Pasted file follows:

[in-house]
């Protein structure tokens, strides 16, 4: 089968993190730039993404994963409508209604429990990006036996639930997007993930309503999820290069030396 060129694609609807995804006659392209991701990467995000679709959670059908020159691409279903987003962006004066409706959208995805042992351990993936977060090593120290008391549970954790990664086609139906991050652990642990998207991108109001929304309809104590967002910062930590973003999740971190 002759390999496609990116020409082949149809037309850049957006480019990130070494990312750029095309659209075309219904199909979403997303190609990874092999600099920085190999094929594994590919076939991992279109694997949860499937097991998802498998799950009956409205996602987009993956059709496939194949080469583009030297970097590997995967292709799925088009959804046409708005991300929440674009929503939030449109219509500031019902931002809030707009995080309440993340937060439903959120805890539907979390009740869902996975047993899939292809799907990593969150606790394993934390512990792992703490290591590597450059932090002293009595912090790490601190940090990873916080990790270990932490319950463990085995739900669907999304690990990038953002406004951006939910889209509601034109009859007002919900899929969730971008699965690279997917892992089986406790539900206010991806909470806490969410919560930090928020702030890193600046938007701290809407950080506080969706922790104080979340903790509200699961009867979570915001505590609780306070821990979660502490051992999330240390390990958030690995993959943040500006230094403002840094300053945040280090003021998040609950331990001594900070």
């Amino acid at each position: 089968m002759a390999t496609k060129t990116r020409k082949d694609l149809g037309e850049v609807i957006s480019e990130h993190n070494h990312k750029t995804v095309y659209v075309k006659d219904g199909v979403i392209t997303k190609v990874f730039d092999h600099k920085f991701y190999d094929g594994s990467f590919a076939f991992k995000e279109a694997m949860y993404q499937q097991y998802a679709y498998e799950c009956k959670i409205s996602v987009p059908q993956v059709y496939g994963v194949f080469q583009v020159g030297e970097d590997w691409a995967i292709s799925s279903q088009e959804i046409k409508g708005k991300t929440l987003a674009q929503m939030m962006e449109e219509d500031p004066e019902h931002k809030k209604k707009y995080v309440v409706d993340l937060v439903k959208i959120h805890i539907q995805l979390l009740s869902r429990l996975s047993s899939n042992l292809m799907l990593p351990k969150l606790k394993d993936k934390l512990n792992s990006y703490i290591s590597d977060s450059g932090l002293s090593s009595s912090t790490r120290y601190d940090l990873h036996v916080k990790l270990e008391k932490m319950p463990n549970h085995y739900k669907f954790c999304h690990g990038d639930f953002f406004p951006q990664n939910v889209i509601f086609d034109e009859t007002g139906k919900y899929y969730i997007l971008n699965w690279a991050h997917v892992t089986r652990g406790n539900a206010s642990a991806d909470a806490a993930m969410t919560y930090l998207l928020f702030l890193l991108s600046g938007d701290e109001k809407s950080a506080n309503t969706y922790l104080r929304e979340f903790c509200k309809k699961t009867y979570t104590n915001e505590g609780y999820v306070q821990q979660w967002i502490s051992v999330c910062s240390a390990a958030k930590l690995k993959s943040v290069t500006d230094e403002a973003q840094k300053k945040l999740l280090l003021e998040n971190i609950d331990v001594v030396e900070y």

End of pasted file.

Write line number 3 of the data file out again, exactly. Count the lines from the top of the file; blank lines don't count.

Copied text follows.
């Amino acid at each position: 089968m002759a390999t496609k060129t990116r020409k082949d694609l149809g037309e850049v609807i957006s480019e990130h993190n070494h990312k750029t995804v095309y659209v075309k006659d219904g199909v979403i392209t997303k190609v990874f730039d092999h600099k920085f991701y190999d094929g594994s990467f590919a076939f991992k995000e279109a694997m949860y993404q499937q097991y998802a679709y498998e799950c009956k959670i409205s996602v987009p059908q993956v059709y496939g994963v194949f080469q583009v020159g030297e970097d590997w691409a995967i292709s799925s279903q088009e959804i046409k409508g708005k991300t929440l987003a674009q929503m939030m962006e449109e219509d500031p004066e019902h931002k809030k209604k707009y995080v309440v409706d993340l937060v439903k959208i959120h805890i539907q995805l979390l009740s869902r429990l996975s047993s899939n042992l292809m799907l990593p351990k969150l606790k394993d993936k934390l512990n792992s990006y703490i290591s590597d977060s450059g932090l002293s090593s009595s912090t790490r120290y601190d940090l990873h036996v916080k990790l270990e008391k932490m319950p463990n549970h085995y739900k669907f954790c999304h690990g990038d639930f953002f406004p951006q990664n939910v889209i509601f086609d034109e009859t007002g139906k919900y899929y969730i997007l971008n699965w690279a991050h997917v892992t089986r652990g406790n539900a206010s642990a991806d909470a806490a993930m969410t919560y930090l998207l928020f702030l890193l991108s600046g938007d701290e109001k809407s950080a506080n309503t969706y922790l104080r929304e979340f903790c509200k309809k699961t009867y979570t104590n915001e505590g609780y999820v306070q821990q979660w967002i502490s051992v999330c910062s240390a390990a958030k930590l690995k993959s943040v290069t500006d230094e403002a973003q840094k300053k945040l999740l280090l003021e998040n971190i609950d331990v001594v030396e900070y």